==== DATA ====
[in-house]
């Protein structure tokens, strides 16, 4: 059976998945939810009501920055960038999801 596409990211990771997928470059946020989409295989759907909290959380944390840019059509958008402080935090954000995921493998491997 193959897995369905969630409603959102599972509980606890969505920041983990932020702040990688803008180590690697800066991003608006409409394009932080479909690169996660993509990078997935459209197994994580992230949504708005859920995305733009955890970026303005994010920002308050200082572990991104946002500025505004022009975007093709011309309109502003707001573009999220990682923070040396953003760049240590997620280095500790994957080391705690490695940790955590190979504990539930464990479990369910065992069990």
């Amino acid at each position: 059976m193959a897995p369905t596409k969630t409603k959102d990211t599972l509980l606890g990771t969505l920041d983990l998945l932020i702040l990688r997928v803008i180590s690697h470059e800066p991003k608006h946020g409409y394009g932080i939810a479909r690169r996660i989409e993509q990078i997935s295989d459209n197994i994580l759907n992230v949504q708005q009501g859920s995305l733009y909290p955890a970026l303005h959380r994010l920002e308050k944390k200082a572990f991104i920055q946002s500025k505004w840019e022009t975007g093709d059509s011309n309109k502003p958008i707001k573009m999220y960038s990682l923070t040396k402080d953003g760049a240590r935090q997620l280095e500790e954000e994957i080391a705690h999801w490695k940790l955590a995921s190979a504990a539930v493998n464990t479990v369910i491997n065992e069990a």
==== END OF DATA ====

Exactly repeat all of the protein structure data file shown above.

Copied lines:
[in-house]
């Protein structure tokens, strides 16, 4: 059976998945939810009501920055960038999801 596409990211990771997928470059946020989409295989759907909290959380944390840019059509958008402080935090954000995921493998491997 193959897995369905969630409603959102599972509980606890969505920041983990932020702040990688803008180590690697800066991003608006409409394009932080479909690169996660993509990078997935459209197994994580992230949504708005859920995305733009955890970026303005994010920002308050200082572990991104946002500025505004022009975007093709011309309109502003707001573009999220990682923070040396953003760049240590997620280095500790994957080391705690490695940790955590190979504990539930464990479990369910065992069990």
């Amino acid at each position: 059976m193959a897995p369905t596409k969630t409603k959102d990211t599972l509980l606890g990771t969505l920041d983990l998945l932020i702040l990688r997928v803008i180590s690697h470059e800066p991003k608006h946020g409409y394009g932080i939810a479909r690169r996660i989409e993509q990078i997935s295989d459209n197994i994580l759907n992230v949504q708005q009501g859920s995305l733009y909290p955890a970026l303005h959380r994010l920002e308050k944390k200082a572990f991104i920055q946002s500025k505004w840019e022009t975007g093709d059509s011309n309109k502003p958008i707001k573009m999220y960038s990682l923070t040396k402080d953003g760049a240590r935090q997620l280095e500790e954000e994957i080391a705690h999801w490695k940790l955590a995921s190979a504990a539930v493998n464990t479990v369910i491997n065992e069990a």